Token Homes: The sculpture that sums up the housing crisis

By Ian Youngs
Arts & entertainment reporter

  • Published
Woman looking at Matthew Plummer Fernandez's Token Homes sculptureImage source, Sodium
Image caption,
Matthew Plummer Fernandez's Token Homes sculpture has been installed in York

Can't afford to buy a house? Perhaps you'll be able to afford to buy one of the 400 miniature empty homes in a new sculpture that has been made as a comment on the UK's housing market.

Matthew Plummer Fernandez's 3m (10ft) artwork was made with a 3D printer.

It has been unveiled as part of the first York Mediale digital arts festival, and was inspired by the artist's own struggles to buy a home.

The 36-year-old Londoner is planning to put each of his 400 units up for sale.

Anyone who buys one will own a share of the sculpture, and the prices will be pegged to the house prices in the place where it eventually ends up.

Image source, Sodium

Plummer Fernandez wants his artistic housing block, titled Token Homes, to be seen as a comment on the way many homes are built and bought firstly as investments, rather than to live in.

"Housing units and flats become nothing more than a vehicle for investing money and generating a return, or having that as the savings account," he says. "And that value tends to equate to the value of where they're situated.

"So I wanted to create a housing estate where the housing function is removed. No-one actually lives in these homes - they're just financial vessels, they're just these little units that you can buy and sell."

Plummer Fernandez had the idea for the sculpture after scrolling through property websites, he says.

Image source, Stage One

"I'm definitely generation rent. Buying a property is extremely difficult and unfathomably expensive.

"And when you look into it, you realise a lot of it is fuelled by property market speculation, and that a lot of the schemes that are being built are not for us, not for residents.

"I live in London and you see buildings going up everywhere, but a lot of them are aimed at overseas investors, and a lot of these houses remain empty.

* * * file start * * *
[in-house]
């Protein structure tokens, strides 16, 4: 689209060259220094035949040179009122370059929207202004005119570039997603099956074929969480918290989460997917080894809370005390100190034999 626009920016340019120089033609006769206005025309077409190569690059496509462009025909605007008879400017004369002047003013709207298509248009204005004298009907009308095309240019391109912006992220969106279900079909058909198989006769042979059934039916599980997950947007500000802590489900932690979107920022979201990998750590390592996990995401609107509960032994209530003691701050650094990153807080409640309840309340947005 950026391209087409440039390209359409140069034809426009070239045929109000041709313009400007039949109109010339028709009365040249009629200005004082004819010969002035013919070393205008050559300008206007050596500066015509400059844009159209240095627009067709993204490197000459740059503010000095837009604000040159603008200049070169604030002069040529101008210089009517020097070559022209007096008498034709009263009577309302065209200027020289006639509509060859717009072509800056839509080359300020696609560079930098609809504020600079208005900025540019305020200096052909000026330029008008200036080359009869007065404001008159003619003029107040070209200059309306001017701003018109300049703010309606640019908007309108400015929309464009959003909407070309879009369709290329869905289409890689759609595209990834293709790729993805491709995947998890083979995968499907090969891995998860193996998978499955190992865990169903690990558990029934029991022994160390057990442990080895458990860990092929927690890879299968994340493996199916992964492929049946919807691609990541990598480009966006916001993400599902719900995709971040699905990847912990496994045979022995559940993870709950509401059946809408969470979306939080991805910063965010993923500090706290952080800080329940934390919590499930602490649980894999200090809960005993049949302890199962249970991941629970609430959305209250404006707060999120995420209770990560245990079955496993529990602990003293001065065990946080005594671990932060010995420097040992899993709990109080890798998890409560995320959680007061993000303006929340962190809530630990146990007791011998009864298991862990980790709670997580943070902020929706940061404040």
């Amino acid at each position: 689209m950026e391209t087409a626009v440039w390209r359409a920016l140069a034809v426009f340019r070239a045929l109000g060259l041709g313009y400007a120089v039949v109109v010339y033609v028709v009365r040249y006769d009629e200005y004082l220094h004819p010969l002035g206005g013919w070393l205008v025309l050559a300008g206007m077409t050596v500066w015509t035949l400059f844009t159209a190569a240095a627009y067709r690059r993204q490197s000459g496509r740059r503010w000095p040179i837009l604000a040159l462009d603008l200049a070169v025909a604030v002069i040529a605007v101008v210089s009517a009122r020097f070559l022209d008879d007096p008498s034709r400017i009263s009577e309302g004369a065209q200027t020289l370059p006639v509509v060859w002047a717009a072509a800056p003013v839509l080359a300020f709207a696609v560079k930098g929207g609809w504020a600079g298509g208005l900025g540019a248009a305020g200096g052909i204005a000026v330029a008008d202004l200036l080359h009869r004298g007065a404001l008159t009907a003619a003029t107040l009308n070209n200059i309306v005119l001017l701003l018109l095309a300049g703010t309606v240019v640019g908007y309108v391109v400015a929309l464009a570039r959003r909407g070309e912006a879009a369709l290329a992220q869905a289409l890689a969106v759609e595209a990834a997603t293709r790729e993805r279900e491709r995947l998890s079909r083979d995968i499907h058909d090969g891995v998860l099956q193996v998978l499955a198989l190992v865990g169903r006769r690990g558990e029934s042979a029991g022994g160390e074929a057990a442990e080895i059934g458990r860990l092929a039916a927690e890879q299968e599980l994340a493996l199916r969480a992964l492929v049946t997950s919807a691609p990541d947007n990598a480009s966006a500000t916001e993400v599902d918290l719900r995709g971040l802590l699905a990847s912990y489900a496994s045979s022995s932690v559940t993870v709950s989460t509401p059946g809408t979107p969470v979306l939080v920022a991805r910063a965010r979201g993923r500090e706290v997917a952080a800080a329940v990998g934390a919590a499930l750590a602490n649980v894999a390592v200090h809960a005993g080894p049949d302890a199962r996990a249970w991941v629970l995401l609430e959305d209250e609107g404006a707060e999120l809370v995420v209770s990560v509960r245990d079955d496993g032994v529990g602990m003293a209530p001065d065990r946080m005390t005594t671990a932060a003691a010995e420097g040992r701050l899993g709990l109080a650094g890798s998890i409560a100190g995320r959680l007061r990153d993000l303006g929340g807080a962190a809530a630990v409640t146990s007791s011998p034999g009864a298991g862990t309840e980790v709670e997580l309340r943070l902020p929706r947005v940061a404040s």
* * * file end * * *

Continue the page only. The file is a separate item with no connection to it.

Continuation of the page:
"They're just there as financial devices, rather than homes. I've had moments when I've tried to buy a house and then just found it impossible."

In 1995-96, 65% of middle-income 25 to 34-year-olds owned a home, but just 27% did in 2015-16, with the biggest drop in south-east England, according to the Institute for Fiscal Studies.

Meanwhile, the number of households in the private rented sector in England rose by 80% in the decade after 2006/07, government statistics show.

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Plummer Fernandez hasn't put the sculpture's 400 miniature homes on the market yet and their price will depend on the artwork's eventual permanent home. "I wish York would adopt it," he says. "That would be great. But there are no plans to fix it there yet."

Anyone who eventually buys one will become a co-owner of the sculpture.

Artworks, like houses, are often bought as investments.

"There's a direct parallel there and I'm playing a little bit with that as well," Plummer Fernandez says, adding that art is "another form of parking money".

The sculpture was 3D-printed by North Yorkshire-based Stage One after Plummer Fernandez spent a six-month residency with the architectural design company.

It has been placed in Kings Square for the duration of York Mediale, which opened on Thursday and runs until 6 October.

The festival was created following York's designation as a Unesco City of Media Arts in 2014.

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